Video | Agriculture | Confidence | Economy | Energy | Employment | Finance | Media | Property | RBNZ | Science | SOEs | Tax | Technology | Telecoms | Tourism | Transport | Search

 


Treasury rejects review on South Canterbury Finance collapse

Treasury rejects autopsy on South Canterbury Finance collapse

By Paul McBeth

March 12 (BusinessDesk) - The Treasury hasn’t analysed its dealings with South Canterbury Finance or formally reviewed the lessons learned from the retail deposit guarantee, which is expected to cost the taxpayer as much as $1.1 billion, despite the Auditor-General recommending that course of action.

The government’s financial adviser chose not to document its analysis and thinking around its dealings with South Canterbury Finance or carry out a formal post-project review of the scheme, according to an Auditor-General’s progress update on the Treasury’s response to the 2011 report.

The Treasury took that path because it considered many of the risks when the guarantee was extended in 2009, there are fewer non-bank deposit takers of the same size, the unique nature of the scheme limited the extent lessons could be applied in future, and specific lessons were covered by its trans-Tasman banking council and financial stability initiatives.

The Treasury did respond to the Auditor-General’s recommendations to set up project planning and monitoring frameworks when approaching crisis management planning, citing the response to AMI Insurance after the Christchurch earthquakes as an example of how it had lifted its game.

“The Treasury has seriously considered the lessons learned in various ways from both the global financial crisis in general and the scheme in particular,” the Auditor-General update said. “Applying these lessons should help the Treasury to manage future situations involving distressed institutions.”

The scheme, which was set up in the dying days of the previous administration in response to the global financial crisis in 2008, offered depositors a government guarantee that they would be repaid. Nine finance companies called on the scheme with total payments of about $2 billion, the biggest of which was South Canterbury Finance.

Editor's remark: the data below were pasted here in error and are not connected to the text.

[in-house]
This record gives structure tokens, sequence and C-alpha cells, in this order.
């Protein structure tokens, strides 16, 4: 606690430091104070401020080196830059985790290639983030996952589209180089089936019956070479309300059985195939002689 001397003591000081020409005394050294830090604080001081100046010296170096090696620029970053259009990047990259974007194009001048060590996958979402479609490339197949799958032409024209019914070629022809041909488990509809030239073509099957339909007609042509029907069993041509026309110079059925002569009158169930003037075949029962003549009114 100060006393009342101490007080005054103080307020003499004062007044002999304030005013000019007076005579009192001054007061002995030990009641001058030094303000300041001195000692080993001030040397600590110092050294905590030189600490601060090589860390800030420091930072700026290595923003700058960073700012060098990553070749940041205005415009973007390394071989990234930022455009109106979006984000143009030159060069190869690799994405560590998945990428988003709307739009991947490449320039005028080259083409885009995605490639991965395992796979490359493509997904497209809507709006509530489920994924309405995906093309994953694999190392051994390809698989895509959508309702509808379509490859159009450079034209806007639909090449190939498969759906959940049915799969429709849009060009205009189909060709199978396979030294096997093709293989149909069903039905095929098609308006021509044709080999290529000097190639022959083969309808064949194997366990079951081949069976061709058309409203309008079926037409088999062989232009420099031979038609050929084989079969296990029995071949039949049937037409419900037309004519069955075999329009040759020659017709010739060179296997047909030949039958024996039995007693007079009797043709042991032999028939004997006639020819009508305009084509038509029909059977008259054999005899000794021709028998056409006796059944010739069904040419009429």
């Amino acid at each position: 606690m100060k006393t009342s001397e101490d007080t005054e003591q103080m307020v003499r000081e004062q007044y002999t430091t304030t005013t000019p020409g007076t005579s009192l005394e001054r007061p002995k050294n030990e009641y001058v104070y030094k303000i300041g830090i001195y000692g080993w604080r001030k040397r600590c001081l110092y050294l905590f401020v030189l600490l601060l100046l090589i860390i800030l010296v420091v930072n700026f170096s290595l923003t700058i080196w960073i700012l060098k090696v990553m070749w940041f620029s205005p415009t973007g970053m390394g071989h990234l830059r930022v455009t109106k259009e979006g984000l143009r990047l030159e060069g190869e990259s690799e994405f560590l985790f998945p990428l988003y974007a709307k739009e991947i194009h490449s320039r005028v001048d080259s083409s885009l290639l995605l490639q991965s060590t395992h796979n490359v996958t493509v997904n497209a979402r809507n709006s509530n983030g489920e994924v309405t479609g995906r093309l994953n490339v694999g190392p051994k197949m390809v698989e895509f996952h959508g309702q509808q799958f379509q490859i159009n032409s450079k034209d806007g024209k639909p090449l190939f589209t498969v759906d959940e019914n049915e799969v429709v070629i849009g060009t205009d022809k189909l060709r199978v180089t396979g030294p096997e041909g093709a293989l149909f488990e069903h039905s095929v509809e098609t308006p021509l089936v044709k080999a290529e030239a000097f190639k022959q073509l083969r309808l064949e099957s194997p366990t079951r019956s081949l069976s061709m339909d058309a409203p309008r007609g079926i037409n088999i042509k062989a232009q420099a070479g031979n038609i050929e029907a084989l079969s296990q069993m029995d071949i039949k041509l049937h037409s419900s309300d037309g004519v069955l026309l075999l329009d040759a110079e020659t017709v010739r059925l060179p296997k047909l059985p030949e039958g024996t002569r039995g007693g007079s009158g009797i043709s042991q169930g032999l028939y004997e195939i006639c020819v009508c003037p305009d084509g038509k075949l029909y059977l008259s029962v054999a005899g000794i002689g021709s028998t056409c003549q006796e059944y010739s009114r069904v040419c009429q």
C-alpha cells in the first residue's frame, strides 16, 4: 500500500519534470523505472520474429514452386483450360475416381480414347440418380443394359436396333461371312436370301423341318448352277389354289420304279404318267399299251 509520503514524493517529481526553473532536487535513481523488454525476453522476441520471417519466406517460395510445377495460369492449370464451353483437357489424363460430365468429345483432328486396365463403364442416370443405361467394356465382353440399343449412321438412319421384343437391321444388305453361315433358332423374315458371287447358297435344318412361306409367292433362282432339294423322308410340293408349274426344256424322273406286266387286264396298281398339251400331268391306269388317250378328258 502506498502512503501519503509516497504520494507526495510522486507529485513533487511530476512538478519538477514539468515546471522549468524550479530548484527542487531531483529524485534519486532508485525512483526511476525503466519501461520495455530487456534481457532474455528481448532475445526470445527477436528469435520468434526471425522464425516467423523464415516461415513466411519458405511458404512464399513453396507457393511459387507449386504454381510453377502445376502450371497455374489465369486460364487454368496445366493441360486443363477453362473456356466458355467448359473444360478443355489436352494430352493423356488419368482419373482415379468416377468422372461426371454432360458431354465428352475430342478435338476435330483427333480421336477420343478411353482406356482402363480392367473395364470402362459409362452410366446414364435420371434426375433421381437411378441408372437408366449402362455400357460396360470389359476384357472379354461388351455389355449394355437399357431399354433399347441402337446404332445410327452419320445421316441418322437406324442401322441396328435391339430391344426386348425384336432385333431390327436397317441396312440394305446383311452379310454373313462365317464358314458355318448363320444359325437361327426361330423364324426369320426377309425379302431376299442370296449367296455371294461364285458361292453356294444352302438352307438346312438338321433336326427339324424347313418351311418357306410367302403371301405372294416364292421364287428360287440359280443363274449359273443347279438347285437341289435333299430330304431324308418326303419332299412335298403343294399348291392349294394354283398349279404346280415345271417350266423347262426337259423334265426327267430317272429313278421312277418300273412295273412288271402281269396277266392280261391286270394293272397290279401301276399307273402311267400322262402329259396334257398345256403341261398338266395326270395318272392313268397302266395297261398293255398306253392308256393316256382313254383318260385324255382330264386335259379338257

The Auditor-General’s 2011 report deemed the deposit guarantee scheme was successful in staving off bank failure, but criticised the Treasury for not being more proactive to minimise the cost to the taxpayer.

When the report was released, Treasury Secretary Gabriel Makhlouf rejected the assertion the department was too hands-off, saying they couldn’t find a case where intervention was more likely to achieve a better outcome.

The progress update found the Treasury has put in place arrangements with the Reserve Bank, is working with its Australian counterpart and improved project management to protect national financial stability.

(BusinessDesk)

© Scoop Media

 
 
 
 
 
Business Headlines | Sci-Tech Headlines

 

Lower Levy For Safer Cars: ACC Backtracks On Safety Assessments

Dog and Lemon: “The ACC has based the entire levy system on a set of badly flawed data from Monash University. This Monash data is riddled with errors and false assumptions; that’s the real reason for the multiple mistakes in setting ACC levies.” More>>

ALSO:

Fast Track: TPP Negotiations Set To Accelerate, Groser Says

Negotiations for the Trans-Pacific Partnership will accelerate in July, with New Zealand officials working to stitch up a deal by the month's end, according to Trade Minister Tim Groser. More>>

ALSO:

Floods: Initial Assessment Of Economic Impact

Authorities around the region have compiled an initial impact assessment for the Ministry of Civil Defence, putting the estimated cost of flood recovery at around $120 million... this early estimate includes social, built, and economic costs to business, but doesn’t include costs to the rural sector. More>>

ALSO:

Food: Govt Obesity Plan - No Tax Or Legislation

Speaking to Q+A’s Corin Dann this morning, health minister Jonathan Coleman said tackling obesity was at the top of the Government’s priority list, but there was “no evidence” a sugar tax worked, and further regulation was unnecessary. More>>

ALSO:

Treasury Docs On LVR Policy: Government Inaction Leads To Blurring Of Roles

The Treasury wouldn’t have had to warn the Reserve Bank to stick to its core functions if the Government had taken prompt and substantial measures to rein in skyrocketing Auckland house prices, Labour’s Finance spokesperson Grant Robertson says. More>>

ALSO:

Final EPA Decision: Tough Bar Set For Ruataniwha Dam

Today’s final decision by the Tukituki Catchment Board of Inquiry is good news for the river and the environment, says Labour’s Water spokesperson Meka Whaitiri. “Setting a strict level of dissolved nitrogen in the catchment’s waters will ensure that the dam has far less of an impact on the Tukituki river." More>>

ALSO:

Get More From Scoop

 
 
 
 
 
 
 
 
 
Business
Search Scoop  
 
 
Powered by Vodafone
NZ independent news